The “cold” connection mode minimizes the amount of system resources that are allocated since there will only be one connection to one server at any given time. It also reduces network traffic since there is no need to poll the inactive machine in addition to the active machine, as in other modes. The drawback to this setting is the amount of time it takes to fail-over to the inactive server. When communication loss is detected with the active server, the application needs to establish the connection to the inactive server, subscribe to all items on behalf of the client, and initiate the appropriate callback mechanisms.
Warm (both machines, subscribe to items on active machine): In this mode, the application will attempt to maintain a connection to both the primary and secondary servers at all times. Only items in the primary server will be active and polled. In the event that the connection to the primary fails, or communications to the primary is lost, the identical items in the primary server will be set to active in secondary server. Periodically, both servers will be pinged to determine if the connection is still valid.
The “warm” connection increases the amount of system resources that are allocated, since there will be two server connections made on behalf of the client. There is also a minimal increase in network traffic due to periodically pinging two servers instead of one, as in “cold” mode operation. The benefits are that fail-over time is minimized over “cold” mode operation, since the redundancy application will only have to initialize data callbacks to the inactive server to begin receiving data. If you need to minimize the loss of data in your application, and at the same time want to minimize network traffic, you should use this connection mode.
Hot (both machines, subscribe to items on both machines): In this mode, the application will attempt to maintain a connection to both the primary and secondary servers at all times. On startup, the application will initialize data callbacks for both primary and secondary servers so that both servers will send data change notifications. The data received from the primary server will be forwarded on to the client. In the event that the connection to the primary fails, or communication to the primary is lost, data received for the secondary will immediately be forwarded onto the client. In either case, writes will only be forwarded to the active server. Periodically, both servers will be pinged to determine if the connections are still valid. If at anytime the redundancy application loses communications to either server, it will periodically attempt to reconnect to the failed server. This setting increases the amount of system resources that are allocated, since there will be two server connections made on behalf of the client. There is also an increase in network traffic due to receiving data change notifications from both underlying servers, as well as periodically pinging both servers to determine if they are still available. The benefit of this setting is that fail-over time occurs immediately after detecting the loss of the active server. If loss of data is very crucial to your application, you should use this connection mode.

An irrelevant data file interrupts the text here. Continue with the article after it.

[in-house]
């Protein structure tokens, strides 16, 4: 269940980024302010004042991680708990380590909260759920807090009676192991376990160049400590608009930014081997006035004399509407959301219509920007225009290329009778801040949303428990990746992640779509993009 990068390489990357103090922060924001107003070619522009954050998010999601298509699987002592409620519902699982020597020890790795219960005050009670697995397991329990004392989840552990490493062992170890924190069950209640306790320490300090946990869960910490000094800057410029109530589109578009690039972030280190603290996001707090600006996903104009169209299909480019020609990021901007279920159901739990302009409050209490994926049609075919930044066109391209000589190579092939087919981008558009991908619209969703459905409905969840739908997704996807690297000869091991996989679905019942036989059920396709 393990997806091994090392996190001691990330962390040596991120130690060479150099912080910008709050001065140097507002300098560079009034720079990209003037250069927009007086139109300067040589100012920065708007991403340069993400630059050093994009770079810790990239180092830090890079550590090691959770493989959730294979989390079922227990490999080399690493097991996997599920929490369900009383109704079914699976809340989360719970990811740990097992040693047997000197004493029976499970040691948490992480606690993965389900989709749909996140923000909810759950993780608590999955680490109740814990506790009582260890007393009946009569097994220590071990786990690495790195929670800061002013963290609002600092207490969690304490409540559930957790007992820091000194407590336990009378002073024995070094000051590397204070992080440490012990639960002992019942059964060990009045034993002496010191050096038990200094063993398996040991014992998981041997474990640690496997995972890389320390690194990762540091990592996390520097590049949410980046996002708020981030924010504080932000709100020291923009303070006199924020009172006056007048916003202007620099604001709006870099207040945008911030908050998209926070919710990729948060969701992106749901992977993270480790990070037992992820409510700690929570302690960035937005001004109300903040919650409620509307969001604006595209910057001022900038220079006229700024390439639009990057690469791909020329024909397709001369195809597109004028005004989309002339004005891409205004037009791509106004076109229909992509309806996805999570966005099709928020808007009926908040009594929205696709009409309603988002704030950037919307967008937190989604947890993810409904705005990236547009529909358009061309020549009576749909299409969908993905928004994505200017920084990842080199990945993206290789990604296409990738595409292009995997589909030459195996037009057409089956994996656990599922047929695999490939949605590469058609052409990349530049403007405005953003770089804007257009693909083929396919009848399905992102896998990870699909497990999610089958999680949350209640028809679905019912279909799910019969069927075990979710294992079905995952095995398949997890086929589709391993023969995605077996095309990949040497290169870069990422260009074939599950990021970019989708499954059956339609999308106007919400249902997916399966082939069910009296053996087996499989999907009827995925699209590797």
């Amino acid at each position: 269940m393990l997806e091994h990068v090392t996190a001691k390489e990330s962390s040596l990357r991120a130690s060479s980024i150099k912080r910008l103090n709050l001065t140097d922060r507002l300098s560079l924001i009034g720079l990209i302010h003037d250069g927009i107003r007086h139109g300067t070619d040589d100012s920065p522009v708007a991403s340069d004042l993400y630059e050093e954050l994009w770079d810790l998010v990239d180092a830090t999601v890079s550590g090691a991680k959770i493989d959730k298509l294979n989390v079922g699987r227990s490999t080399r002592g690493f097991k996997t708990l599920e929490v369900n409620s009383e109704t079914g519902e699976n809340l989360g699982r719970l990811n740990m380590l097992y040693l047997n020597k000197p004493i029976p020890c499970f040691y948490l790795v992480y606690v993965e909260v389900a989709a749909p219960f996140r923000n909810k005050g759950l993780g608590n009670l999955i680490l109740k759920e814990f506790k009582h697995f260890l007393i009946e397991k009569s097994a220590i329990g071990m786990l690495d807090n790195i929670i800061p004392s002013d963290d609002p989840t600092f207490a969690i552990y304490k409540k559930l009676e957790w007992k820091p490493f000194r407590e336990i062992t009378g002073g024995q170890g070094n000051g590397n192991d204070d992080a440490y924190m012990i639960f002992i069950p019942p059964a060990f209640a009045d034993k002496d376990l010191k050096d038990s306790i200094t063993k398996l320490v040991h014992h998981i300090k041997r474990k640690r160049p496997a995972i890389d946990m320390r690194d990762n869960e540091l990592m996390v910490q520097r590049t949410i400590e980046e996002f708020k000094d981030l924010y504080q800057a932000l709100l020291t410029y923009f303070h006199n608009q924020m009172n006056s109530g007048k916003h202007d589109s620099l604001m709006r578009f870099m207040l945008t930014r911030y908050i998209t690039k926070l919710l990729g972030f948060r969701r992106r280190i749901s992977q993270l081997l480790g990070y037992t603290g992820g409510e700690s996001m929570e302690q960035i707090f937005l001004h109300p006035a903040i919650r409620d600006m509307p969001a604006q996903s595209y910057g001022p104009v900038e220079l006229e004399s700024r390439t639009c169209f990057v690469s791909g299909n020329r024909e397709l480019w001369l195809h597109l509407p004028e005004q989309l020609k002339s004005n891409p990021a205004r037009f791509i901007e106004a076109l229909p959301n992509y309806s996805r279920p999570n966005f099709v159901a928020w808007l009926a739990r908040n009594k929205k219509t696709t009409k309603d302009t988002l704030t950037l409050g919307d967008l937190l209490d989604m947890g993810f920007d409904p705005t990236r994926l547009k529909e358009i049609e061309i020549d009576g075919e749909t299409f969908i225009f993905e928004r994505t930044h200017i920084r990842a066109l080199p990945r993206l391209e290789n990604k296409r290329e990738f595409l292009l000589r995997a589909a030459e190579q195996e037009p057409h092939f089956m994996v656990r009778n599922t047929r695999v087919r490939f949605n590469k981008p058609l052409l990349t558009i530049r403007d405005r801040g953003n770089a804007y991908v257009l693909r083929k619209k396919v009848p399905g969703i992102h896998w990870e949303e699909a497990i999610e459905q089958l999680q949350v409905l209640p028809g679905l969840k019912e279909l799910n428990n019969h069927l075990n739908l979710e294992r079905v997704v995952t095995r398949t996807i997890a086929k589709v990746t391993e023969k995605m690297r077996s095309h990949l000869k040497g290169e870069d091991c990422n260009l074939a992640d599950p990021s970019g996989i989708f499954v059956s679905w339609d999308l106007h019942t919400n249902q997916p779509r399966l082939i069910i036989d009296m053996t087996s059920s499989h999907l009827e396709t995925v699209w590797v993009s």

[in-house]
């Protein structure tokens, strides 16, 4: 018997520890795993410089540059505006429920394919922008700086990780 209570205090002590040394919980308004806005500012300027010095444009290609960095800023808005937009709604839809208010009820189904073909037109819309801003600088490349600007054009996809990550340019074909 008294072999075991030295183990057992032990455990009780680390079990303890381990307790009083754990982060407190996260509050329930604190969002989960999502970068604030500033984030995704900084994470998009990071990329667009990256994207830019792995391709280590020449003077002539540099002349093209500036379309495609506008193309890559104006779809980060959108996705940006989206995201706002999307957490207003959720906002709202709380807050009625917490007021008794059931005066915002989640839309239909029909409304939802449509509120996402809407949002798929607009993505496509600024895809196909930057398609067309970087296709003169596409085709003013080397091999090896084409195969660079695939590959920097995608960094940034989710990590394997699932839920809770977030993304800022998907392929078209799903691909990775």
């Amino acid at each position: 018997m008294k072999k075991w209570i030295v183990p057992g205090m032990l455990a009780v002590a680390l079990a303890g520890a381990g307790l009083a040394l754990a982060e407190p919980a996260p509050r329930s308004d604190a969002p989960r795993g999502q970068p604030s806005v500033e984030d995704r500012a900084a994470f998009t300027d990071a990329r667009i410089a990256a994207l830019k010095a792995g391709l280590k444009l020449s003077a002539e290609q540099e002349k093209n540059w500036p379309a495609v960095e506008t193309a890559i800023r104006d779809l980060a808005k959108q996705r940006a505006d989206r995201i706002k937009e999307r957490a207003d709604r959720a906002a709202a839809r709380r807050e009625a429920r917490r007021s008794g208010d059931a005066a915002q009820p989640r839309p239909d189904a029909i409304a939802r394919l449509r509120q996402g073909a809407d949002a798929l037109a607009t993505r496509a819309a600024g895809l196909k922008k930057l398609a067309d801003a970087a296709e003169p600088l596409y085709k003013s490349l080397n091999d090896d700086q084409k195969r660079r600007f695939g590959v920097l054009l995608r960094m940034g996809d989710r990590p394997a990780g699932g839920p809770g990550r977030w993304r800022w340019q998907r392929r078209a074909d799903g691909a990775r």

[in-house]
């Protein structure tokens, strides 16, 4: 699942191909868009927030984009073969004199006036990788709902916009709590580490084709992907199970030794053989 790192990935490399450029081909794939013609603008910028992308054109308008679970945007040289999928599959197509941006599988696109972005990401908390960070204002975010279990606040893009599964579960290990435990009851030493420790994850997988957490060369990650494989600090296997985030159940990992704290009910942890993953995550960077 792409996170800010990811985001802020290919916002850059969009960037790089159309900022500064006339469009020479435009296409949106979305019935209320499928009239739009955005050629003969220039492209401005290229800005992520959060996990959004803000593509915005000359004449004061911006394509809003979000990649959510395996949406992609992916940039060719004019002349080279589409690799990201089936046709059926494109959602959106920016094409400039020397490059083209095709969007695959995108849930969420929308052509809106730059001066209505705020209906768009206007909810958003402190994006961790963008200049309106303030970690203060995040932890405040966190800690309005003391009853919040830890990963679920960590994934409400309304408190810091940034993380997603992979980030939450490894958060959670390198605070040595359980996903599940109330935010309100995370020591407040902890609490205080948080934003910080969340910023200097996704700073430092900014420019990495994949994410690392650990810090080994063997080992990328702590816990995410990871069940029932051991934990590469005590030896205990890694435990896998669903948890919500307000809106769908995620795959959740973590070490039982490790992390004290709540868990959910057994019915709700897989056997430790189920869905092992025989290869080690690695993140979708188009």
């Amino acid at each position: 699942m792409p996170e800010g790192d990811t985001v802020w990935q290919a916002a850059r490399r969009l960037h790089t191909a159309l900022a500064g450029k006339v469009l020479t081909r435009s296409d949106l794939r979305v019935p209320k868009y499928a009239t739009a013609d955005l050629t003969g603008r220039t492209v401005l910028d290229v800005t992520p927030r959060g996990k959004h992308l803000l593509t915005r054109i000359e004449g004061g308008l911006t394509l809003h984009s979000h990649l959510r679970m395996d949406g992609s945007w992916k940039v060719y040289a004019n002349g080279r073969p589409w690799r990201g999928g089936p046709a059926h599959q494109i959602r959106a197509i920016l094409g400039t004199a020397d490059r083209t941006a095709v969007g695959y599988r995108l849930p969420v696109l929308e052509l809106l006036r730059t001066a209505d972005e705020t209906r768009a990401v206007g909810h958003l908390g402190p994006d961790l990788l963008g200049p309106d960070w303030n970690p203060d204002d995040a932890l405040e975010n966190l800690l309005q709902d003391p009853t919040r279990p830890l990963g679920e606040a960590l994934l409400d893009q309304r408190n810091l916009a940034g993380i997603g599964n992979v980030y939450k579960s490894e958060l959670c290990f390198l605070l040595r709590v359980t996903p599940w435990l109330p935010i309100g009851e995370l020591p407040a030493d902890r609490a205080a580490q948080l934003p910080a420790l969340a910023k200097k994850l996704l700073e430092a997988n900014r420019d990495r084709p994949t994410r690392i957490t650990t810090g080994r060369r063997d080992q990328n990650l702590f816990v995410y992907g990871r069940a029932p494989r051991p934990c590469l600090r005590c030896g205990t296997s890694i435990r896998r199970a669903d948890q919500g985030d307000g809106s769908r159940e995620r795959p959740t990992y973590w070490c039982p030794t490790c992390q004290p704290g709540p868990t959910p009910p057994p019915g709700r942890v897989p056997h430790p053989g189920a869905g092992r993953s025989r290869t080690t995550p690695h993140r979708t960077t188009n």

This feature allows you to configure multiple pairs of OPC servers with the same ProgID. This feature permits you to use one OPC server vendor if you have multiple OPC server nodes on your network. This will allow OPC clients to connect to a specific redundant pair by referring to the aliased ProgID of that redundant pair.
This setting enables RedundancyMaster to automatically promote communications back to the primary machine when the OPC server becomes available.
This interval (specified in milliseconds) determines how often RedundancyMaster will ping the underlying servers to determine if there has been a loss of communications. By querying at a faster rate, you can minimize fail-over time since failure detection occurs more frequently.
This interval (specified in milliseconds) determines how long the redundancy application will wait for a ping response from the underlying servers before considering there to be a loss of communications.